No, this event is an event I bought tickets for a long time ago. His brother we do not have plans with is performing at some event at some time somewhere in the next week  and we don't know when, but... my spouse wants to go and possibly wants to bring some of the kids if it's appropriate for the kids, but then again, he doesn't know... but because of the kind of event it is, I suspect it's on a weekend, so potentially this could happen on the same day. I have no idea if the event I already have tickets for is sold out, but I know it's extremely popular. 


    Really, the food stresses me out, because if it's just the kids and me, I'd probably make easy kid fare. I wish I had adventurous eaters, but realistically, if my husband isn't around, we'll do something like chicken nuggets, sweet potato fries, and a green salad. Several of my kids won't eat stuff like lasagna or chili, and I don't like to serve adult guests kid fare.

  13. The great thing about type b husbands (at least mine) seem to be they don’t get in a fit if things have to shift and they don’t have problems telling their friends and/or family- oops, I didn’t realize XYZ, need to cancel. Now if he did get bent out of shape like that, I’d have a bigger problem with the play it by ear thing. But I try to embrace the whole, “he took charge of this so let him take care of it†mindset and just roll as much as possible unless something major is required of me. (Like Thanksgiving dinner or something). I try to be happy it’s somethjng he’s dealing with and it’s not on me. But just a weekend? I’d say whatever and stick to my plans. He can deal with fitting whatever he’s cooked up around it, and since you’re dealing with his brother, I would doubt brother would get bent out of shape with you if things didn’t pan out.


    We originally talked about his brother coming over on a different day, when the baby and I had other plans, but my spouse decided against it, because he wants his brother to meet the baby. I'm not ready to leave the baby, so I feel a lot of pressure to make sure the baby and I are around whenever his brother shows up.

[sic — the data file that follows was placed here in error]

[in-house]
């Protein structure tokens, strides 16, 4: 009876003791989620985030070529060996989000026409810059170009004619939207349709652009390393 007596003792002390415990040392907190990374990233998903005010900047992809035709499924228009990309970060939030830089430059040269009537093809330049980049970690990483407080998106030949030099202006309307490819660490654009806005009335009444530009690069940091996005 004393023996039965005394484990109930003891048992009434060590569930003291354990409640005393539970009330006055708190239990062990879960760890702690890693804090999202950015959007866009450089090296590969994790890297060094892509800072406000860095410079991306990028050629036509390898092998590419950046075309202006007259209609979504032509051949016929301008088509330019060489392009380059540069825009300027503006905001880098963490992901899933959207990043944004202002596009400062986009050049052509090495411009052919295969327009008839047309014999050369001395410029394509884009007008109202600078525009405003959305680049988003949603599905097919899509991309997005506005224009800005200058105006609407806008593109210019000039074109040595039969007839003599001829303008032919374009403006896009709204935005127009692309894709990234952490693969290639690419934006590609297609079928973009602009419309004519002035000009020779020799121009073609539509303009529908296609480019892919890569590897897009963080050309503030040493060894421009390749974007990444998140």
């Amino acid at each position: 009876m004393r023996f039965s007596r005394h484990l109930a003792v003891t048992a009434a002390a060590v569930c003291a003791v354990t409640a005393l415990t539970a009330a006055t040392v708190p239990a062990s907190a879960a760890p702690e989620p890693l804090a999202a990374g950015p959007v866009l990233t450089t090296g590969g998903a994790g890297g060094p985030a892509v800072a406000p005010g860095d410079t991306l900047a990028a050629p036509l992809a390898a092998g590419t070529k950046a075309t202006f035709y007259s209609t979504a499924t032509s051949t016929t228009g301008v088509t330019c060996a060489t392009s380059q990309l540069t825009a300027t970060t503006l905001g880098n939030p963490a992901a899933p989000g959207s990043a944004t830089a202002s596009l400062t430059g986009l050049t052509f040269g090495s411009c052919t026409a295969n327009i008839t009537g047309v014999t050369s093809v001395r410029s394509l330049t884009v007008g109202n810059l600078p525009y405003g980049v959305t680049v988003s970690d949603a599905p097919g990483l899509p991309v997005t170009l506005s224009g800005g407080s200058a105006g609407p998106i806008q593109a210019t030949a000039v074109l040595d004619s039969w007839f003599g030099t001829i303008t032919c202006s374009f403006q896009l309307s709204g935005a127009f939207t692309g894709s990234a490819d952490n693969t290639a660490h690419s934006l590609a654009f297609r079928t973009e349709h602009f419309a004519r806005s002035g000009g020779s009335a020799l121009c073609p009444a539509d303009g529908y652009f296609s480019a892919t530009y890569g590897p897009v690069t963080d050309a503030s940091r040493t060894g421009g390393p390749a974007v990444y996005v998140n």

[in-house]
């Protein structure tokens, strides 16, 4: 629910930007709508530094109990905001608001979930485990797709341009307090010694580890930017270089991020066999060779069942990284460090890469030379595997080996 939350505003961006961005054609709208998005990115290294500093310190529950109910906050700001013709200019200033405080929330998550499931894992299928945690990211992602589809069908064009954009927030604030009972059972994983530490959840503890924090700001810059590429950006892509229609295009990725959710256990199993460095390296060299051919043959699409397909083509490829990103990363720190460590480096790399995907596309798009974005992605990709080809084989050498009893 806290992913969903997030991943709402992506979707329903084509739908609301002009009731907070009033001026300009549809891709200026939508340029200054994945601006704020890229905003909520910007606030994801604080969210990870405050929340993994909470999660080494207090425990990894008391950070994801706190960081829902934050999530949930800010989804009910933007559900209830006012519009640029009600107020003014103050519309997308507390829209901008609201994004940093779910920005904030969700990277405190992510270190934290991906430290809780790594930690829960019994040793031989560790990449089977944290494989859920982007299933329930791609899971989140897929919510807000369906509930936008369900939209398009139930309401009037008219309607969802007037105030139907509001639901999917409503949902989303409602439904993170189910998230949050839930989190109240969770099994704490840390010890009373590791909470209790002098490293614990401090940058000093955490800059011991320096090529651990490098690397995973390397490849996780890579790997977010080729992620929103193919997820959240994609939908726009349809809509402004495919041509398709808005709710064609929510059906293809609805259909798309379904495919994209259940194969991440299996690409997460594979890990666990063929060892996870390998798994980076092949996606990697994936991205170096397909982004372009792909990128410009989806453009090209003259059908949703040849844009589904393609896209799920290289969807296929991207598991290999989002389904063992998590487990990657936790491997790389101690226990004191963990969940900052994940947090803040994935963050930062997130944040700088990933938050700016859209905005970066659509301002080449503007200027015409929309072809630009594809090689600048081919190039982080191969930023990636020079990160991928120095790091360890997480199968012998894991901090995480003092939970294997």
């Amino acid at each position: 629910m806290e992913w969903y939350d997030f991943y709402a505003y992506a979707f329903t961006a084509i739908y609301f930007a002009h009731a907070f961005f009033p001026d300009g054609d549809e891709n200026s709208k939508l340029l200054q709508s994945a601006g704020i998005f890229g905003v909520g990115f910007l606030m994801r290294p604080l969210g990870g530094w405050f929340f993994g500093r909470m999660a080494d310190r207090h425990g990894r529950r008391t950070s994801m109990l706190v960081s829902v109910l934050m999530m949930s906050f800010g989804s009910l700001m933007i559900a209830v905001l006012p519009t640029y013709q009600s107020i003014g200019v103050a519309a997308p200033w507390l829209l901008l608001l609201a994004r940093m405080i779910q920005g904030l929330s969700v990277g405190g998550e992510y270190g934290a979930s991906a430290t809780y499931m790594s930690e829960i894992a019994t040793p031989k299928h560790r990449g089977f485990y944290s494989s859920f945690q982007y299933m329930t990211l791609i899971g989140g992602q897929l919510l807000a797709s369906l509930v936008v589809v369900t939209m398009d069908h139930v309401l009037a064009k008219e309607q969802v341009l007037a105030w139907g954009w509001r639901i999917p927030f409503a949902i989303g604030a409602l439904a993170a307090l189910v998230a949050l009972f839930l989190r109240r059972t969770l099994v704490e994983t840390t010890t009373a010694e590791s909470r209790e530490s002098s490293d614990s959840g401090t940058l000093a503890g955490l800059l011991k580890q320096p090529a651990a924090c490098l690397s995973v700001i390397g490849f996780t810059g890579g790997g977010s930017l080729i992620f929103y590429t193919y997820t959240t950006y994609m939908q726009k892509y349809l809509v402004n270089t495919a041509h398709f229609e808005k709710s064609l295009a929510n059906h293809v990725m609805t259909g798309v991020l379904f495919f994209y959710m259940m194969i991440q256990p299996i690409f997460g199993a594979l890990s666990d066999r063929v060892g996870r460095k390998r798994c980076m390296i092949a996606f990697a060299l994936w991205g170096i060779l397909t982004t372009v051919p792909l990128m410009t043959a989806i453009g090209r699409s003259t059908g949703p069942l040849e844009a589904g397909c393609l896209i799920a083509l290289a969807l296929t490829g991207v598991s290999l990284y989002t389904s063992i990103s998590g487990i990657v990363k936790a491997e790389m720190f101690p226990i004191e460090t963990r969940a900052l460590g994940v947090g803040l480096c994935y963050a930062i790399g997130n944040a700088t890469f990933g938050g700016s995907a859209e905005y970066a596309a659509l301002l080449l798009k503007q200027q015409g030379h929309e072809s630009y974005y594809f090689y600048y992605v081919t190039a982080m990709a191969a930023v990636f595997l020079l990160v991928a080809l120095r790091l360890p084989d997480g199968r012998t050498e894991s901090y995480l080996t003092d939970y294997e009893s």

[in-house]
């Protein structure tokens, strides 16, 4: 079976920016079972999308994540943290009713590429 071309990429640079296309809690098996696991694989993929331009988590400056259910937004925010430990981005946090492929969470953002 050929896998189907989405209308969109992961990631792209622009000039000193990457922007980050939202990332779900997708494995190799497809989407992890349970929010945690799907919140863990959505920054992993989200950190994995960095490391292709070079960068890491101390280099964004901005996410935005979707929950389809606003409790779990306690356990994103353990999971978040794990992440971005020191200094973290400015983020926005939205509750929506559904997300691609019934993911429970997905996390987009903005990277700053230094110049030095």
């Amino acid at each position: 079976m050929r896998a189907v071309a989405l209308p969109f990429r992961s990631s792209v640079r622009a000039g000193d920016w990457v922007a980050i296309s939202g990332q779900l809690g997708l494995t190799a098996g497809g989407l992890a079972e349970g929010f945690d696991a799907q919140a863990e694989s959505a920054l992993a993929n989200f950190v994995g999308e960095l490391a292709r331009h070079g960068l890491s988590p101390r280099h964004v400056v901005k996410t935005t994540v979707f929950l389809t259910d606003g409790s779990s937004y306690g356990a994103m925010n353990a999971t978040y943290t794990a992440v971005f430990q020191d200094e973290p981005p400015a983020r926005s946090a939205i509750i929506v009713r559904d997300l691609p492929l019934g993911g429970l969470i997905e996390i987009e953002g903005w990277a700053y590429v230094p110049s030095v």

14. I would just make sure the house was clean on Saturday 


    This is definitely one of the aspects that stresses me out about not having a time. I have a lot of young kids and a small house. If they show up first thing in the morning, yeah, my house will be tidy. If they show up in the evening, though, I need some time to put the house back together before they arrive. They don't have kids, and I honestly think the chaos of my largish family kind of stresses them out in the best of times.

  15. I am a Type A person: I like schedules. I like plans. My spouse is not. Two of my brothers-in-law are in town this week. One of them may have some performance that my spouse would like to attend, but my spouse does not know where or when. I asked my husband when he wanted to invite his other brother over to our home, and after talking to his brother, my spouse and he only decided on Saturday. When on Saturday? He doesn't know. I get so, so anxious about my schedule being up in the air like this. Do I need to make enough food for my brother-in-law and his wife for dinner? Should I buy extra tickets for the activity we have planned mid-day or see if I can get those tickets refunded? No clue. My need to have everything planned annoys my spouse, and I'd love to learn how to be more laid-back. So, if you are a laid-back person who would make plans like, "See you on Saturday!" without a specified time, how do you manage the rest of your day?